‘In order to take projects beyond just creating awareness, we thought about how to create projects adjusted to the organisation. We noticed that there’s already a lot going on in the field, you just have to grab hold of that, and give it an extra push. One of our management volunteers recycles old corks together with people who have a mental disability. We published this story in our magazine. If you take your time, then, to look at what our elderly people had done in the past,’ De Loose continues, ‘you will find that they create a link with their childhoods: they never used to go shopping with plastic bags, they used cotton diapers, sharing large appliances with the neighbours was commonplace. Everything that happens in circular economy today carries some philosophy from the past.’
"We noticed that there’s already a lot going on in the field, you just have to grab hold of that, and give it an extra push."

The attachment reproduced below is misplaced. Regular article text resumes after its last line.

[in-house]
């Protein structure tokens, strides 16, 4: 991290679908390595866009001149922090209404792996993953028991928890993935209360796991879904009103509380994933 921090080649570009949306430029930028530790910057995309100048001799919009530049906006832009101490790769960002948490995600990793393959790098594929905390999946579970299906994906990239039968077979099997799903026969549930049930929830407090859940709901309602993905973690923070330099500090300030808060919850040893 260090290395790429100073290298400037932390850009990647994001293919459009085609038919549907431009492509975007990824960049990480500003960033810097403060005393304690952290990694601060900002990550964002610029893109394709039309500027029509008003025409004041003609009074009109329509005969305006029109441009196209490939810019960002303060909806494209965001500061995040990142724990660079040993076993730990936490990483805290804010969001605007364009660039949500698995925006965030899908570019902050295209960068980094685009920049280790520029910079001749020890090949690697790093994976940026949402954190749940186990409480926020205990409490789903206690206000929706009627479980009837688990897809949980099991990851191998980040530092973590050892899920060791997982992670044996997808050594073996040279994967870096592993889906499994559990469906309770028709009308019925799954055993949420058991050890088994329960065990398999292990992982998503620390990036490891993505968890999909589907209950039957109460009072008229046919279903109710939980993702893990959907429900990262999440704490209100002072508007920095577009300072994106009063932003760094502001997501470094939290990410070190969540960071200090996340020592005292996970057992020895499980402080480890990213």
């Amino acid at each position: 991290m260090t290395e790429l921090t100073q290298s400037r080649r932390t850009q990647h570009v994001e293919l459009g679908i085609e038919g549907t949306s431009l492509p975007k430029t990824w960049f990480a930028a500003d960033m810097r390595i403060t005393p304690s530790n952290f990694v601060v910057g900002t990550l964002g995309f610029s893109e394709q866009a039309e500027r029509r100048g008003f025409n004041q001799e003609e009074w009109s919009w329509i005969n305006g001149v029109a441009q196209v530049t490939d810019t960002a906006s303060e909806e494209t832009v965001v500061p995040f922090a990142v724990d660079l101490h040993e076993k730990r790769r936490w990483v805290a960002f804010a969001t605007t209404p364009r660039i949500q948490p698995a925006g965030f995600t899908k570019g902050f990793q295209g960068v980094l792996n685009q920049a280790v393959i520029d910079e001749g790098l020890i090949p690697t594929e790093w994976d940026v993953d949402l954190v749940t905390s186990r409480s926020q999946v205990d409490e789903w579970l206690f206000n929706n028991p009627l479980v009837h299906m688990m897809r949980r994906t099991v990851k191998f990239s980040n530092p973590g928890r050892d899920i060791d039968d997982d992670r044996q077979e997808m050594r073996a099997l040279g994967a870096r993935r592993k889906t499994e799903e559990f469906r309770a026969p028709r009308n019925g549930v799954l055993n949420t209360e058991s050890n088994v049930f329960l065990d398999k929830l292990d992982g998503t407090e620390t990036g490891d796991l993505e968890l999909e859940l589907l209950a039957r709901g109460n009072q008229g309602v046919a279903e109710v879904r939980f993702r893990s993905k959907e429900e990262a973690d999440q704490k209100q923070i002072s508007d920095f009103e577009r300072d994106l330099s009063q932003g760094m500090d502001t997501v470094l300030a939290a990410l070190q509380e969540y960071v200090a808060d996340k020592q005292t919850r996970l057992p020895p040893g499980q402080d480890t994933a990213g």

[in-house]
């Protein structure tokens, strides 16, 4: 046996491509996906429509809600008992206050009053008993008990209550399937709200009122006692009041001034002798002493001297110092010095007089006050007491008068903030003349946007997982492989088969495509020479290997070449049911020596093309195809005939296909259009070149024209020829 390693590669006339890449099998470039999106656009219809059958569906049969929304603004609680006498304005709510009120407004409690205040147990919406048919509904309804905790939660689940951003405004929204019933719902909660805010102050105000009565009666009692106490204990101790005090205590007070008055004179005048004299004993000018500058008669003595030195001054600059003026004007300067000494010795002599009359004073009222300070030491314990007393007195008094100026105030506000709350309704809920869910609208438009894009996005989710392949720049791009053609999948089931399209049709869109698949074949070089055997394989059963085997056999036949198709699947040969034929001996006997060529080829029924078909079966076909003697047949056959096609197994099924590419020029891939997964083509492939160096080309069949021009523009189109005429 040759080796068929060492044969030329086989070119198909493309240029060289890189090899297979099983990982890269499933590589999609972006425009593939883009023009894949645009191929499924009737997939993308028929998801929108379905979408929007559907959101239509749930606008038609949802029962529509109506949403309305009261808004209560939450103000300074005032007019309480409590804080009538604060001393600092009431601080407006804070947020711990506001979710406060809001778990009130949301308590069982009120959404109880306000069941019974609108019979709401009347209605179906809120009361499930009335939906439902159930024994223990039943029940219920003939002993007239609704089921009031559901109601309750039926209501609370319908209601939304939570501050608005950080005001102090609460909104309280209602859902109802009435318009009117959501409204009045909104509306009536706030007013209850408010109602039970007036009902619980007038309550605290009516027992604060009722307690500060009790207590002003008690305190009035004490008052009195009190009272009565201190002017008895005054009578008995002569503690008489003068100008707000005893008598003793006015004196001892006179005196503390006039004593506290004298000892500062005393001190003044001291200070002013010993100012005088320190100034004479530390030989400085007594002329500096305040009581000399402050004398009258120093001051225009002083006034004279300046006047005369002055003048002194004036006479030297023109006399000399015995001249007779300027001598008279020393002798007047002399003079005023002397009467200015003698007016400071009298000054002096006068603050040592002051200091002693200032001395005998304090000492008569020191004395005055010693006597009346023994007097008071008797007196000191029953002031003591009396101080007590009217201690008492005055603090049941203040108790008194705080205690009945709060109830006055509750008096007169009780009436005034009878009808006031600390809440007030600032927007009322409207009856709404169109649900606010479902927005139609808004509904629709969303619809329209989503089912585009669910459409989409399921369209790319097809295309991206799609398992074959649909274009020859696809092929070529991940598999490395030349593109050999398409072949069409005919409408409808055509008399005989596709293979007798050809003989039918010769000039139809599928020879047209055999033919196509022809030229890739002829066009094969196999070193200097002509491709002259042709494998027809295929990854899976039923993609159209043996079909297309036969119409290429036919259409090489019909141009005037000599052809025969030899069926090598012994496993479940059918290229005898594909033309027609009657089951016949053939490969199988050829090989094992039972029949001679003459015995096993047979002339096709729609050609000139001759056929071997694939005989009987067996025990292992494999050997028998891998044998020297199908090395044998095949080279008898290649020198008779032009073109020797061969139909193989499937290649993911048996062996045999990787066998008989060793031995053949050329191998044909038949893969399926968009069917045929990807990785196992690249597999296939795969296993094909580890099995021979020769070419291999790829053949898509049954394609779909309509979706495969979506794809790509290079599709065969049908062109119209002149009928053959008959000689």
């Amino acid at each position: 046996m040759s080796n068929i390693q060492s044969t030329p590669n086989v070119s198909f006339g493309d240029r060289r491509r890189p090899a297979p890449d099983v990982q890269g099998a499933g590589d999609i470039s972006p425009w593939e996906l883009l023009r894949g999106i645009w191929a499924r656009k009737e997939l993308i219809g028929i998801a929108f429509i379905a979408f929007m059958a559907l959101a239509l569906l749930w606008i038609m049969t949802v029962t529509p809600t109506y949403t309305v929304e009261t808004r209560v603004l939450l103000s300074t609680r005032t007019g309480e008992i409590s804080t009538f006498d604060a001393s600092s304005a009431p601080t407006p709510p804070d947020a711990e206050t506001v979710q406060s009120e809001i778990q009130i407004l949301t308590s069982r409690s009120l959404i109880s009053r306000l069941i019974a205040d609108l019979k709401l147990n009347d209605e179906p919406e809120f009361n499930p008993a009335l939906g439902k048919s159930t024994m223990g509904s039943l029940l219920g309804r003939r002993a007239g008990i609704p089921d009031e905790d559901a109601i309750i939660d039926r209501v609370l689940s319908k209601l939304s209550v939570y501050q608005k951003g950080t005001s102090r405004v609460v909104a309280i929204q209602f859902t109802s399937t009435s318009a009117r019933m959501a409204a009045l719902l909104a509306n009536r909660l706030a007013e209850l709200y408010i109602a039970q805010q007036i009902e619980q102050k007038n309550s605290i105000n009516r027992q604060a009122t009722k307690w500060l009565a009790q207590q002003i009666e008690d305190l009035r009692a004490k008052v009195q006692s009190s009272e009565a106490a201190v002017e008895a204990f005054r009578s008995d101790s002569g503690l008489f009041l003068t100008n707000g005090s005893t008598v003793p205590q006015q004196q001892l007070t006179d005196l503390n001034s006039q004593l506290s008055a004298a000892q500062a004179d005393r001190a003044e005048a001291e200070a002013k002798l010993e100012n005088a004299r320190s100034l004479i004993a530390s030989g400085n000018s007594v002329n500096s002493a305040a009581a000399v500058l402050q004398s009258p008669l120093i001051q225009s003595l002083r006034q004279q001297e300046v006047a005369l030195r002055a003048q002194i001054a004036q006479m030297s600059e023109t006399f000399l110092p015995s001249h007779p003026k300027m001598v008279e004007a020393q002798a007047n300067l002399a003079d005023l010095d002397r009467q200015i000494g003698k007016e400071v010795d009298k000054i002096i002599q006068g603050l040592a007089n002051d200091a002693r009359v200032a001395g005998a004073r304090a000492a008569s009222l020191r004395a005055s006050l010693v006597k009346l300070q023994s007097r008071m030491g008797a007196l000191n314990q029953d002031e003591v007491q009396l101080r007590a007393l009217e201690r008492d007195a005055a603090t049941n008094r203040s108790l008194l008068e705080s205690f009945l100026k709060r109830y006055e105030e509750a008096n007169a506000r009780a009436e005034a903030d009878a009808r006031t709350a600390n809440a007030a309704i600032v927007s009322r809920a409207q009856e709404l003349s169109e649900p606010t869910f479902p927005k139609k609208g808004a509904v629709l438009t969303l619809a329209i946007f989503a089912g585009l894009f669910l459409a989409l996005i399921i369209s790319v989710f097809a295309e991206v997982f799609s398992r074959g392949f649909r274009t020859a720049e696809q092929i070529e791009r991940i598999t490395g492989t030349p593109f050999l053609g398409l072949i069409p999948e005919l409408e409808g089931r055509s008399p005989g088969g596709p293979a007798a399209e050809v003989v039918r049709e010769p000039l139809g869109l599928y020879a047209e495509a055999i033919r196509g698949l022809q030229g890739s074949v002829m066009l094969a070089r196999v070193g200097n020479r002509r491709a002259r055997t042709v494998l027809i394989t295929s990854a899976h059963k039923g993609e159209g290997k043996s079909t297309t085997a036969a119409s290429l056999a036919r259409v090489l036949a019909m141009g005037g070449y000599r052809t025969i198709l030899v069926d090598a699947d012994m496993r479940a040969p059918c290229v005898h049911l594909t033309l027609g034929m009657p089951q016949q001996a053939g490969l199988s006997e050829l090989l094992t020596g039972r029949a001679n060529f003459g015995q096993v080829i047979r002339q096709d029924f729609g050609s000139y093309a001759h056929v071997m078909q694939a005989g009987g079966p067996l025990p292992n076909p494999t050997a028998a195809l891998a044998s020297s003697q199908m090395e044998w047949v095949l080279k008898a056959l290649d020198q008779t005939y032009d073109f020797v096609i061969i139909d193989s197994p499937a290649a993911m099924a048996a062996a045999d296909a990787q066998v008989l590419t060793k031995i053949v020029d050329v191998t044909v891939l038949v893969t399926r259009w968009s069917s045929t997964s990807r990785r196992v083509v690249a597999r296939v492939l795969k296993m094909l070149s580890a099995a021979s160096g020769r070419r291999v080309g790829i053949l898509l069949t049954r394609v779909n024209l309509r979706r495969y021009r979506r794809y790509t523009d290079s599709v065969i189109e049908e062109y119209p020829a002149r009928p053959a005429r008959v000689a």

MAAKbar, likewise, managed to connect the different fields of interest among volunteers to circular economy. Some volunteers from abroad love to build a network here, for example expats or university students. Others join while they’re looking for a job. ‘There’s quite a few unemployed volunteers looking for a new job,’ Magda Peeters explains, ‘every now and then we organise repair days, to which we invite our professional network. In this way, we can highlight the talents of the repair volunteers.’
More than just work
Volunteering exists in many forms. Unpaid overtime for example peaked at the construction firm Durabrik during their project Toontjeshuizen, houses customised for people with disabilities to facilitate independent living. Sustainability manager Steven Vanden Brande: ‘We see people from the company take on this challenge purely out of goodwill. Our lawyer Charlotte works non-stop during her normal days at work, but for Toontjeshuizen, she sacrificed her evenings as well. Those hours and that work was not registered anywhere, but they’re there. It seems that people are willing to go the extra mile even in a corporate environment. I don’t think we realise just how much resonance this project has with our employees.’